Great 100 Nurses excel in the art and science of nursing across all practice areas, including acute care, subacute care, school nursing, nurse leadership, academia, and many more. Nearly 70 UT Southwestern nurses have joined the Great 100.

“It is a special honor for a nurse to be nominated by their peers,” said Victoria England, D.N.P., RN, NE-BC, who this month retired as UTSW’s Associate Chief Nursing Officer of Nursing Excellence. Over the past 32 years, this award has become recognized throughout the nursing community in the Dallas-Fort Worth metroplex as an esteemed honor and prestigious accomplishment. As past president of DFW Great 100 Nurses, I am so proud of all the nurses chosen for 2022. Being a Dallas-Fort Worth Great 100 Nurse puts our UTSW nurses in a league with the best of the best.”

This year, the Great 100 Nurses will be celebrated on Tuesday, May 17, at an in-person event at the Meyerson Symphony Center in Dallas.

Learn more about our UTSW winners by reading their own words.

Shelley Brown-Cleere

Shelley Brown-Cleere

Why did you pursue nursing? As long as I can remember, I had wanted to be a nurse. In looking back at my school records from kindergarten forward, I consistently answered the question, “What do you want to be when you grow up?” as “NURSE.” I absolutely loved it when our town doctor would make house calls to our home and allow me to be “his nurse” and help care for my grandmother or other family members when they were ill. I can remember reading [the book] Cherry Ames, Student Nurse, or watching the movie “Sister Kenny” with Rosalind Russell; both are quite inspirational from a nursing perspective, albeit vintage in nature. I still can get choked up watching that movie and highly recommend it.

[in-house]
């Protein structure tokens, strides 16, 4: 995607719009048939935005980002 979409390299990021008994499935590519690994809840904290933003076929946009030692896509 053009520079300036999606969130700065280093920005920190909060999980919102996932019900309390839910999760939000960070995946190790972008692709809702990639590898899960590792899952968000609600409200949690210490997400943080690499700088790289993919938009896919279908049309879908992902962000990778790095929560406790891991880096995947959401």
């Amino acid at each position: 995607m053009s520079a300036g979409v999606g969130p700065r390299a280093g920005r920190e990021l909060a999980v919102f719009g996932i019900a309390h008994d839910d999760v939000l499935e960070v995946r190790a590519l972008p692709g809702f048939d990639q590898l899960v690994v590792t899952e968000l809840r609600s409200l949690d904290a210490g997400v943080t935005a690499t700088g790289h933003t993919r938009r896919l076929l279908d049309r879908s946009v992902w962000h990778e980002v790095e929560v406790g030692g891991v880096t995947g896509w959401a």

What does being named a Great 100 Nurse mean to you? I am so proud and humbled to be recognized with this honor, and to be recognized along with Byron makes it even more special. There are so many wonderful, dedicated, and inspirational nurses in the DFW area, and to be singled out as one of the Great 100 is just incredible. I’m truly honored.

Byron Carlisle

Byron Carlisle

Why did you pursue nursing? My mom was a high school English, ESL, and special education teacher, and seeing her compassion and commitment to serving her students inspired me to want to help others. I enrolled in a Health Science Technology course in high school and shadowed different medical professionals, and realized nursing was a profession in which I could apply my family’s values on a daily basis.

What does being named a Great 100 Nurse mean to you? This is really special to me. My wife is also a nurse, and knowing how wonderful a nurse she is and all the support she has given me in my current role – I feel like we both get to share this award. I see all the hard work our bedside staff puts forth to save our patients’ lives, and the commitment my boss, Shelley Brown-Cleere, and our executive team have to my development as a nurse leader – I couldn’t imagine being anywhere else. Many times, it’s difficult for me to tell as a leader if I’m making a positive impact, but with Shelley coaching me to try, and also allowing me to fail, to evaluate our changes, and to then grow from that process, I know it’s a blessing to be in my role on the Neuro ICU. I’m surrounded by great nurses at UTSW, and it’s an honor to represent UTSW in the Great 100.